Examples of Mexican Art Form Alebrijes

Examples of Mexican Art Form Alebrijes

Unpainted Carved Figurines Ready to Be Turned into Painted Alebrijes - Carved by Saul Aragon

Unpainted Carved Figurines Ready to Be Turned into Painted Alebrijes – Carved by Saul Aragon

Half-Painted Example of Mexican Art Form Alebrijes

Half-Painted Example of Mexican Art Form Alebrijes

 

Dia de los Muertos

Dancers  with Face Painting and in Costume at Dia de los Muertos

Dancers in Costume at Dia de los Muertos

Even though Halloween is not one of my favorite American holidays, and I honestly do not “get it,” I can understand and connect to the Latin American tradition of Dia de los Muertos, the Day of the Dead. It reminds me of the Austrian tradition of thinking of those that passed and visiting the graves on November 1. As far back as I can remember, November 1 has meant spending the morning in usually cold and foggy graveyards and wearing the new winter coat for the first time of the year. November 1 is a holiday in Austria, and since schools, offices, and stores are closed, there is no excuse not to be at the graves of those who have passed. For weeks, graves have been prepped for the big day with new plantings and freshly cut flowers, a new lantern, and of course plenty of candles. The graveyard on that day turns also into a place to meet up with everyone who has moved away since each grave is usually surrounded by family and friends even from far away.

Cards to the Dead on Dia de los Muertos in Sacramento, CA

Cards to the Dead on Dia de los Muertos in Sacramento, CA

Altar at Dia de los Muertos in Sacramento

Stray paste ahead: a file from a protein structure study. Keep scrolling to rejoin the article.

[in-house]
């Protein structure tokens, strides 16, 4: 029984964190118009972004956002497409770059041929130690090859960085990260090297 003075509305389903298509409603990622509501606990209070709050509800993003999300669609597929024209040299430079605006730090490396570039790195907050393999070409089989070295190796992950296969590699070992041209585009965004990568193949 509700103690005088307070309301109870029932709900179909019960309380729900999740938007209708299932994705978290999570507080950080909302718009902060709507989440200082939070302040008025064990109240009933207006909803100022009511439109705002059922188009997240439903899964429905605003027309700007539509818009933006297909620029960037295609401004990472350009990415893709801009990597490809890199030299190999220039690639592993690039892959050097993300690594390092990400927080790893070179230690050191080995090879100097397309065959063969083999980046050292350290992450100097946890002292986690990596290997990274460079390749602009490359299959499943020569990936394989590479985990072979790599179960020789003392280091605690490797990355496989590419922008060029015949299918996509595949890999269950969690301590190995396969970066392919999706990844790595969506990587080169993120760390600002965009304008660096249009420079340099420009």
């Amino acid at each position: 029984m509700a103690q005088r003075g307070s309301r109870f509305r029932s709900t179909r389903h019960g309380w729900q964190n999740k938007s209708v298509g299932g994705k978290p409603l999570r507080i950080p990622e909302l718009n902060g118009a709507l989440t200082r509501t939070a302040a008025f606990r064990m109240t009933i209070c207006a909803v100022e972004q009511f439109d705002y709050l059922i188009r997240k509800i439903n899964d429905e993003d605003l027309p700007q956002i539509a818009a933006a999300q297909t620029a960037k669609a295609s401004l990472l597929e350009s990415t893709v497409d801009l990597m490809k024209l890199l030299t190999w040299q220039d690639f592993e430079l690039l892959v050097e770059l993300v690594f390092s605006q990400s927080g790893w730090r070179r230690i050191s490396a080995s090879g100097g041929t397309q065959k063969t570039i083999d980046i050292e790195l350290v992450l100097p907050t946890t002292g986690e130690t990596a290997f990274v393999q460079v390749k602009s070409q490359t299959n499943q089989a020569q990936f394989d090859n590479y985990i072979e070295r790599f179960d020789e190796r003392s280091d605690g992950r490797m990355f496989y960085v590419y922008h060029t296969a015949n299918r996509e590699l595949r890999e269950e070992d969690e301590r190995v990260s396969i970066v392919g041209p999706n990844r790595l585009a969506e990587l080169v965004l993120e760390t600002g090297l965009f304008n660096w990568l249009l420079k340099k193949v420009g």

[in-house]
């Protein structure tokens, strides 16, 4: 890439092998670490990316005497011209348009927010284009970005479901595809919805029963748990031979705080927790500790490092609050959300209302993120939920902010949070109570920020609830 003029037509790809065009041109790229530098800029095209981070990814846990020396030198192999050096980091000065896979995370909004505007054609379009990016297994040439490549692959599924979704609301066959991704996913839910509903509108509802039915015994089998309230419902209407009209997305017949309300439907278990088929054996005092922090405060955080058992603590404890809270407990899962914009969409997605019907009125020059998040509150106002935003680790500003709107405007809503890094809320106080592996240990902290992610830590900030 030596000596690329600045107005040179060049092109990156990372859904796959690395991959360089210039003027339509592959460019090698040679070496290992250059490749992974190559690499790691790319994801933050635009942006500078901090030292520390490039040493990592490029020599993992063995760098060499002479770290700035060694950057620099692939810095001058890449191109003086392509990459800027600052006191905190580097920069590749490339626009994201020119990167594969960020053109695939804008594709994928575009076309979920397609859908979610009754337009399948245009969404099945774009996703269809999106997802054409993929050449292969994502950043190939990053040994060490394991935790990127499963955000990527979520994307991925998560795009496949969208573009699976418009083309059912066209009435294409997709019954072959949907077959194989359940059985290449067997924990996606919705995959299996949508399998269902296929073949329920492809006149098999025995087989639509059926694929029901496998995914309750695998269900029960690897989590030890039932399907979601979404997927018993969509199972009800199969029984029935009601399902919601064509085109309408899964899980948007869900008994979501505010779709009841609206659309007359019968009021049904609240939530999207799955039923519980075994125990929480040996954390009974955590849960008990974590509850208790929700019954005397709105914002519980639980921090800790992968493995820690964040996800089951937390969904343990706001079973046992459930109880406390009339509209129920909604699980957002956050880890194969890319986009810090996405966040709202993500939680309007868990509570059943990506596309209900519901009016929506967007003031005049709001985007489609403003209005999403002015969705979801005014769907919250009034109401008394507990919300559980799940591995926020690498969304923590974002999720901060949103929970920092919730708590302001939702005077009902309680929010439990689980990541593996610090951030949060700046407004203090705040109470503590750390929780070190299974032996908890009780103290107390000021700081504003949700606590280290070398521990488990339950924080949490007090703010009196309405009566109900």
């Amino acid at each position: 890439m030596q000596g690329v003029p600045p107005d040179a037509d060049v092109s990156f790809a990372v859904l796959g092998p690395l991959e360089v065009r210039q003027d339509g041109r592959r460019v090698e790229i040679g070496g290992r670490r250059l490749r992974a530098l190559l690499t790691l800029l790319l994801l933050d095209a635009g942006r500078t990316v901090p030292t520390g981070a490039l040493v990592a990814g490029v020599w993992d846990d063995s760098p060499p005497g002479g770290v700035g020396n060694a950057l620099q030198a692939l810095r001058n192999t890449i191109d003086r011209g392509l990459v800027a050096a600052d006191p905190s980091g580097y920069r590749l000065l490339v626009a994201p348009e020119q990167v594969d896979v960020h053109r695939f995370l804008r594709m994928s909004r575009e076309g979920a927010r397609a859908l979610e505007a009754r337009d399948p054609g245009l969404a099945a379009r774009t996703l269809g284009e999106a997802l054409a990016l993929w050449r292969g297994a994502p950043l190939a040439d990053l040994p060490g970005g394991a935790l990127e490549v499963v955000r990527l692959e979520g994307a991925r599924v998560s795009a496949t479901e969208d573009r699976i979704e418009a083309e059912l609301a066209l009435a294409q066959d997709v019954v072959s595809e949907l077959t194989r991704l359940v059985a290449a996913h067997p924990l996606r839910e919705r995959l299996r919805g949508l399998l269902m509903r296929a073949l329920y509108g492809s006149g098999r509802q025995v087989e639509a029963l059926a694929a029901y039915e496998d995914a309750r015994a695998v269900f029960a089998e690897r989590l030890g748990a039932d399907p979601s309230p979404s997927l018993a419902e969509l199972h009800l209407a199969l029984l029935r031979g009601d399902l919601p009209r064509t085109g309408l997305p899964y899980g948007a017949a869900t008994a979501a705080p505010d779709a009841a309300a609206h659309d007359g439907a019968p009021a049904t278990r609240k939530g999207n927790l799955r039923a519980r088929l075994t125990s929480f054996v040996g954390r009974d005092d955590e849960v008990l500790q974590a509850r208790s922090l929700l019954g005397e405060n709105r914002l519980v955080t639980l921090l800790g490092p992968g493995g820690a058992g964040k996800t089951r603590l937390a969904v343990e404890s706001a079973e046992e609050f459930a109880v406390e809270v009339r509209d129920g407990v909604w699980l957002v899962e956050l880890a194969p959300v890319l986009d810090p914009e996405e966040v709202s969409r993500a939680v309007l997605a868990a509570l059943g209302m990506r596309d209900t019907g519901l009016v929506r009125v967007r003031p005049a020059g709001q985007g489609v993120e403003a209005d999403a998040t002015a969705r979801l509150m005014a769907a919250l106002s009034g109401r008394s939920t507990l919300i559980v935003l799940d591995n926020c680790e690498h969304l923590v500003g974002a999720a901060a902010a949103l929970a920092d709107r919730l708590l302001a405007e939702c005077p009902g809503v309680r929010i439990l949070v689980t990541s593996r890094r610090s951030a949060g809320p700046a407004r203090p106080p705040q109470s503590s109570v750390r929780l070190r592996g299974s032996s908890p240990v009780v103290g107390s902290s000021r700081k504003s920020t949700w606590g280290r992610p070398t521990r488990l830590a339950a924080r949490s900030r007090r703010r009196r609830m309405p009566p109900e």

Altar at Dia de los Muertos in Sacramento

Statue at Dia de los Muertos Celebrations

Statue at Dia de los Muertos Celebrations

 

This is a tradition that is very foreign to most Americans; they do not really seem to spend much time at graveyards. But the Latin American holiday of Dia de los Muertos has the same basic principle – to honor the dead. True, the Austrian celebration on All Saints Day is a little more somber and quieter, but the idea is the same. Dia de los Muertos honors the dead with festivals and celebrations of the lives of the deceased with food, drink, and parties. Families set up altars for the deceased in their houses; photos, favorite foods and drinks, pan de muerto, marigolds and more are placed on the altars. Families celebrate  with food in graveyards and decorate the graves. The deceased become part of the community again as they are awakened from their sleep.

Dancers at the Dia de Los Muertos in Sacramento, CA

Dancers at the Dia de Los Muertos in Sacramento, CA

Since Sacramento, CA is so diverse, celebrations of Dia de los Muertos have become quite common. This year’s celebrations included many altars set up by families for the deceased as well as a parade and performances of traditional Mexican dances. It was not quite the same for me as visiting the graves of loved ones on All Saints Day in Austria, but I felt more at home at this celebration than I ever do on Halloween with its costumes and sweets.

Close-Up of Altar at Dia de los Muertos

Close-Up of Altar at Dia de los Muertos

Parade at Dia de los Muertos in Sacramento

Parade at Dia de los Muertos in Sacramento